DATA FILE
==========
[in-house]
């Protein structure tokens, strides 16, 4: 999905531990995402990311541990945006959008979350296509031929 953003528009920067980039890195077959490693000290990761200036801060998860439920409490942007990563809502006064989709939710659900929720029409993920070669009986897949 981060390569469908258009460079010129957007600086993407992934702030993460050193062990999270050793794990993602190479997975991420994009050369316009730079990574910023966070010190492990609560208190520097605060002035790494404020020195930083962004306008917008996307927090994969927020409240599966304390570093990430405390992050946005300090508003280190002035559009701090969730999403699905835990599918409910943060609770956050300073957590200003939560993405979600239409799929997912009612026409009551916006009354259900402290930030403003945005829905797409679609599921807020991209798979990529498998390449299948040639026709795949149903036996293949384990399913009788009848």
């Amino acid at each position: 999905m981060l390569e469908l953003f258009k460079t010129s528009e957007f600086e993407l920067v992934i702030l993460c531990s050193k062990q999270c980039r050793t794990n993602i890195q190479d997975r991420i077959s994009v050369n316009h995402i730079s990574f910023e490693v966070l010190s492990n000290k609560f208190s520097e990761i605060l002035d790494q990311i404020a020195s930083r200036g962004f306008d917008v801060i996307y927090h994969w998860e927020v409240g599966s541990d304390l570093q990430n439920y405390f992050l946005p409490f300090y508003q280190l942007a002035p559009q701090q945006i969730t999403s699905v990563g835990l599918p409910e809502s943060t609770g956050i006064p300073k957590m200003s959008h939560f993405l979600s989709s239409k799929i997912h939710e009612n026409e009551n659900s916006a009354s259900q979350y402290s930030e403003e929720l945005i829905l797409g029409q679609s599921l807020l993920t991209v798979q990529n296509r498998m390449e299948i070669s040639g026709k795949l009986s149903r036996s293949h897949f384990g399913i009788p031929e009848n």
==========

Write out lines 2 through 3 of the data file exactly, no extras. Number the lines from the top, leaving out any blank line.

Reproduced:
């Protein structure tokens, strides 16, 4: 999905531990995402990311541990945006959008979350296509031929 953003528009920067980039890195077959490693000290990761200036801060998860439920409490942007990563809502006064989709939710659900929720029409993920070669009986897949 981060390569469908258009460079010129957007600086993407992934702030993460050193062990999270050793794990993602190479997975991420994009050369316009730079990574910023966070010190492990609560208190520097605060002035790494404020020195930083962004306008917008996307927090994969927020409240599966304390570093990430405390992050946005300090508003280190002035559009701090969730999403699905835990599918409910943060609770956050300073957590200003939560993405979600239409799929997912009612026409009551916006009354259900402290930030403003945005829905797409679609599921807020991209798979990529498998390449299948040639026709795949149903036996293949384990399913009788009848």
């Amino acid at each position: 999905m981060l390569e469908l953003f258009k460079t010129s528009e957007f600086e993407l920067v992934i702030l993460c531990s050193k062990q999270c980039r050793t794990n993602i890195q190479d997975r991420i077959s994009v050369n316009h995402i730079s990574f910023e490693v966070l010190s492990n000290k609560f208190s520097e990761i605060l002035d790494q990311i404020a020195s930083r200036g962004f306008d917008v801060i996307y927090h994969w998860e927020v409240g599966s541990d304390l570093q990430n439920y405390f992050l946005p409490f300090y508003q280190l942007a002035p559009q701090q945006i969730t999403s699905v990563g835990l599918p409910e809502s943060t609770g956050i006064p300073k957590m200003s959008h939560f993405l979600s989709s239409k799929i997912h939710e009612n026409e009551n659900s916006a009354s259900q979350y402290s930030e403003e929720l945005i829905l797409g029409q679609s599921l807020l993920t991209v798979q990529n296509r498998m390449e299948i070669s040639g026709k795949l009986s149903r036996s293949h897949f384990g399913i009788p031929e009848n």